After 49 years representing the people of the East Sepik Province in the Papua New Guinea Parliament, the man who led PNG to Independence, the Grand Chief, Sir Michael Somare, has retired. In this interview, recorded after Sir Michael’s farewell address to the Papua New Guinea Press Club, Sir Michael speaks of the failings of Australia in PNG before independence, mistakes he made immediately after independence, and discusses the controversial payments given to MPs to distribute in their electorates.
Sir Michael says the Australian Administration never really understood the people of PNG and discussed the racism he faced in his early career as a school teacher. He says he got on well with his fellow Australian teachers in the classroom, ‘but when we get out of the classroom I’m treated as a different person!’ He says: ‘the Australians, the mistake they made when they were administering the place … they created hatred between the indigenous people and themselves’.
Nevertheless, Sir Michael believes Papua New Guinea should have kept more Australians working in PNG on in jobs such as teachers. He believes they were replaced too rapidly by inexperienced Papua New Guineans. And he takes responsibility for that rapid ‘localisation’ policy, saying: ‘I wanted to see them go out but I didn’t look at education and health and consider (it more deeply) myself. I should have considered that area and keep Australians in that area, for example.’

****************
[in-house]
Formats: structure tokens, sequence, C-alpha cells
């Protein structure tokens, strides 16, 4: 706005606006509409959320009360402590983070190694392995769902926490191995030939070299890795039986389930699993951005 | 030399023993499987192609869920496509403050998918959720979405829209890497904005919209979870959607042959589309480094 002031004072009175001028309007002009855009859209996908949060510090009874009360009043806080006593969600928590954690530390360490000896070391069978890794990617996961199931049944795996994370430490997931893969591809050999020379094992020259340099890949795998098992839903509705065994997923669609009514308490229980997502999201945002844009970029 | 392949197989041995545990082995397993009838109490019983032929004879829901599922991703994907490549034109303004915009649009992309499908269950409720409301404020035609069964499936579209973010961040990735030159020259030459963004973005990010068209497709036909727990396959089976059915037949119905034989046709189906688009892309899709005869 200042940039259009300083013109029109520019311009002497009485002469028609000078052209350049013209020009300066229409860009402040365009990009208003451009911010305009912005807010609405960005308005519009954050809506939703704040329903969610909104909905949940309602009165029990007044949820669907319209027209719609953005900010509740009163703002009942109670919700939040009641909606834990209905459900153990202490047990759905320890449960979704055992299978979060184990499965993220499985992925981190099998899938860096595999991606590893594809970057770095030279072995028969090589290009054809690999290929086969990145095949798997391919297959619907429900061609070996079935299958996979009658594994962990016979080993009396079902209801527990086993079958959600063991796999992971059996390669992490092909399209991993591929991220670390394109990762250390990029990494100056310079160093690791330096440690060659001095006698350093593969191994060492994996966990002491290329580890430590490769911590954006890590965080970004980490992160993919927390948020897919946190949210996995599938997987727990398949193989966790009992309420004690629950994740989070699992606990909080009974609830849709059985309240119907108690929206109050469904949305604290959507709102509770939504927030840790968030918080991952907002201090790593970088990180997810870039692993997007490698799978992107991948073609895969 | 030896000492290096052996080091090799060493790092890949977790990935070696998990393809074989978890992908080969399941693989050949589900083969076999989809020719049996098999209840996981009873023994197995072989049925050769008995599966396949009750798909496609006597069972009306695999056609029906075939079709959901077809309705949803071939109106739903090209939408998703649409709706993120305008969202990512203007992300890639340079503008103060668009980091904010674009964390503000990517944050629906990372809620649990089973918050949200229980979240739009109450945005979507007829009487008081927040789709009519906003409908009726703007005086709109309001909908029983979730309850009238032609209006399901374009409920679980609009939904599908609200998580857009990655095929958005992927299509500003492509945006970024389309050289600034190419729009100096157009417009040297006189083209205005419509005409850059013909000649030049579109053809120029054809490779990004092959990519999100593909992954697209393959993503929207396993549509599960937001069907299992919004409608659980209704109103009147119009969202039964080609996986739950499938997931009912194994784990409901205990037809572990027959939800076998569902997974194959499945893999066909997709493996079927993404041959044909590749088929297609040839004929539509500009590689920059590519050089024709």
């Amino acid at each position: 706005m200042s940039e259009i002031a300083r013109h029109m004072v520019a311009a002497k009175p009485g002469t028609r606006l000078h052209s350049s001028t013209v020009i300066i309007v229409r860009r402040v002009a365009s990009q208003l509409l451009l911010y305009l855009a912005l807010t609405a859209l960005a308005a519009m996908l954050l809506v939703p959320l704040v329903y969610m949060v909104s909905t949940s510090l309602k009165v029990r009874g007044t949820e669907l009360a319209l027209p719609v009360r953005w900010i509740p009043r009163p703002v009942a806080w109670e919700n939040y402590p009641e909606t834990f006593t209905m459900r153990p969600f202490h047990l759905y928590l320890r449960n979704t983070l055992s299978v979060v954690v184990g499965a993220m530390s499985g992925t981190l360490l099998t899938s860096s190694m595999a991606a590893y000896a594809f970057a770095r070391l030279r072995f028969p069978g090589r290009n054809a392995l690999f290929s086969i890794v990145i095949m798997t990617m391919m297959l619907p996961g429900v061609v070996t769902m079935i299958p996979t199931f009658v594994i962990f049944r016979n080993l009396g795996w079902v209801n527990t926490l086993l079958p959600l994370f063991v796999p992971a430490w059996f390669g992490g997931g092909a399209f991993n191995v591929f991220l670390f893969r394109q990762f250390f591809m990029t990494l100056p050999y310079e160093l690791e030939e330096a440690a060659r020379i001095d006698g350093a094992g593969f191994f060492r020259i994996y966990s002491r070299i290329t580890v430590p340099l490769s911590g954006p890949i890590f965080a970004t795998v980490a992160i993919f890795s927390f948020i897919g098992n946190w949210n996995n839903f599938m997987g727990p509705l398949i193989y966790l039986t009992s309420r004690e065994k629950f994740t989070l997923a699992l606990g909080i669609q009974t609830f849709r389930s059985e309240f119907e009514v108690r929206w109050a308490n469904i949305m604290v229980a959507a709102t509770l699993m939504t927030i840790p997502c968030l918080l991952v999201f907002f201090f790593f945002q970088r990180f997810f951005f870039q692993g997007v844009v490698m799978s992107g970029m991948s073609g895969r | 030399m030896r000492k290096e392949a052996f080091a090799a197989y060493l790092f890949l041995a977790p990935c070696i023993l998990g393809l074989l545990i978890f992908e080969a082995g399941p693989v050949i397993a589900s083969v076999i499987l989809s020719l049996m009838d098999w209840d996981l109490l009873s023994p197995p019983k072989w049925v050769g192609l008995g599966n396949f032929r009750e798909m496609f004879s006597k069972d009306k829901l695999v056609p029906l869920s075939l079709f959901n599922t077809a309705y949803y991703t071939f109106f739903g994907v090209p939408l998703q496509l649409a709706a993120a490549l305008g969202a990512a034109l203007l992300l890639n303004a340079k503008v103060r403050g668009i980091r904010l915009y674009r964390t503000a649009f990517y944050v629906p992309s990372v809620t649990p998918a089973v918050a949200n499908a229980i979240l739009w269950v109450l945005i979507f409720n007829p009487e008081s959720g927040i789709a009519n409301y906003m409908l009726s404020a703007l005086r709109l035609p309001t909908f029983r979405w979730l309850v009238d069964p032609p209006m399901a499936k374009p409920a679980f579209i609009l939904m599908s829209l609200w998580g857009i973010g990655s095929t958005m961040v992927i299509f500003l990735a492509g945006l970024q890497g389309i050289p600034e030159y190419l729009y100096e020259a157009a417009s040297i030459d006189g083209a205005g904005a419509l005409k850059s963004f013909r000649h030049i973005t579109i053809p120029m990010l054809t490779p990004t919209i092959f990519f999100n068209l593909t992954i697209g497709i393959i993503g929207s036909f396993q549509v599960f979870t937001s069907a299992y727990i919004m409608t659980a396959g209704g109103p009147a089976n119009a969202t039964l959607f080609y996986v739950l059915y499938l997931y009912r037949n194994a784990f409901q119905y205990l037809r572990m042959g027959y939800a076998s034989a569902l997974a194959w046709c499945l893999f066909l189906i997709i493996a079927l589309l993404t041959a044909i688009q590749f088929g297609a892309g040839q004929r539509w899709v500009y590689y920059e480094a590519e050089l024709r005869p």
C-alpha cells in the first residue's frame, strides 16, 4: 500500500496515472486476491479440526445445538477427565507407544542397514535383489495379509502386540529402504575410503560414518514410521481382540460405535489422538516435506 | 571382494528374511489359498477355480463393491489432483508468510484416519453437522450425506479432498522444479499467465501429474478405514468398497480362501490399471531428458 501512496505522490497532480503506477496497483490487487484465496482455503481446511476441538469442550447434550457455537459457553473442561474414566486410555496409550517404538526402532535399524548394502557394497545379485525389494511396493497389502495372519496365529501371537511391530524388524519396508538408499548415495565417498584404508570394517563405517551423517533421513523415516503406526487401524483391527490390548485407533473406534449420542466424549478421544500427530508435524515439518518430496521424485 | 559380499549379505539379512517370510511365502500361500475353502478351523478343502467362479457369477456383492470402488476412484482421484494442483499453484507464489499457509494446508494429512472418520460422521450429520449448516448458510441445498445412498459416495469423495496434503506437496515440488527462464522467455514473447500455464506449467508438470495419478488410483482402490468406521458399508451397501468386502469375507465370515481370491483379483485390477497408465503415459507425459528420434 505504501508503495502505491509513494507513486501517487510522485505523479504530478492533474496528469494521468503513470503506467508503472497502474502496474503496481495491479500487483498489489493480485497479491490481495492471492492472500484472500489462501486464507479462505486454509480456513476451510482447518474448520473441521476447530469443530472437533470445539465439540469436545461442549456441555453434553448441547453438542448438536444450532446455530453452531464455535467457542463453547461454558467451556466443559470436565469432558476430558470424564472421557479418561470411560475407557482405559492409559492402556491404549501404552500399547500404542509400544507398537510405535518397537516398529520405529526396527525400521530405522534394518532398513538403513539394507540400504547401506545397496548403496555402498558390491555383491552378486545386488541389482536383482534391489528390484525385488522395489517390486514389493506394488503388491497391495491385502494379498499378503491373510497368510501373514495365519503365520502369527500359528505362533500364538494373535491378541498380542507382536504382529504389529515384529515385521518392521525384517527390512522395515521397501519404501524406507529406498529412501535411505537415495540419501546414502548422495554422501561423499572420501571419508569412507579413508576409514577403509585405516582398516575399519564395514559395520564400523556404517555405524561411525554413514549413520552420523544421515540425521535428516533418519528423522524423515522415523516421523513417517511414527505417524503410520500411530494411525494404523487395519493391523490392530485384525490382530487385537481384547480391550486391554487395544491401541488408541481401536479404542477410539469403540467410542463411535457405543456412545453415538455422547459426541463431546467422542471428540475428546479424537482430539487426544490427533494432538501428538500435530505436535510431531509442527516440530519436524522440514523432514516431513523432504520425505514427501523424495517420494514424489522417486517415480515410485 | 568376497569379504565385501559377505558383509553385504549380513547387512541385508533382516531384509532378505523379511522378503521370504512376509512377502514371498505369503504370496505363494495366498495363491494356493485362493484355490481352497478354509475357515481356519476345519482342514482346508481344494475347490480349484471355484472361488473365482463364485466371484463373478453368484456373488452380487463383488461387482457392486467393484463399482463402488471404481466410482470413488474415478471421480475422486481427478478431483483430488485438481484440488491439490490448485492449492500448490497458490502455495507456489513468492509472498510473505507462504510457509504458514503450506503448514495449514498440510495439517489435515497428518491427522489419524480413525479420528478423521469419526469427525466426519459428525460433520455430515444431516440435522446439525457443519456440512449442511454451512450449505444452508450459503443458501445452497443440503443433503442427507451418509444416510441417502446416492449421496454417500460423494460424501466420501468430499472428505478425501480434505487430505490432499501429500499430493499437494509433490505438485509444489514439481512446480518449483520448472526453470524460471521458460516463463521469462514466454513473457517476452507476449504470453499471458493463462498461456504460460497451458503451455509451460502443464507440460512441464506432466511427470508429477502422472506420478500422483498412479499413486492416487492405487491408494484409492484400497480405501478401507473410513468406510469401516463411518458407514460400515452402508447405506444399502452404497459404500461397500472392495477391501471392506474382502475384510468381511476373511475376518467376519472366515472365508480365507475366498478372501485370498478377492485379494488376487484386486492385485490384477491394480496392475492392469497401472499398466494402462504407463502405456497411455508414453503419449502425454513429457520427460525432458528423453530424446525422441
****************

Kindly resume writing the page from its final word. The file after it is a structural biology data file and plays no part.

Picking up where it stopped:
Fast forward to the present day and Sir Michael says much of the money going to individual Members of the PNG Parliament is not well spent. Each year, MPs get Kina 15 million (A$6.35 million) to spend in their electorates under a range of programs that are supposed to support education, transport, health and other services including administration. Sir Michael said that while he has never been questioned on his use of these funds, others are not spending the money the way they should. ‘The way they spend it; the way they throw money around is not the right way to do it’.
However, Sir Michael defends the concept. And he believes that if more Members spent the funds wisely they could have long careers in politics – just like he did.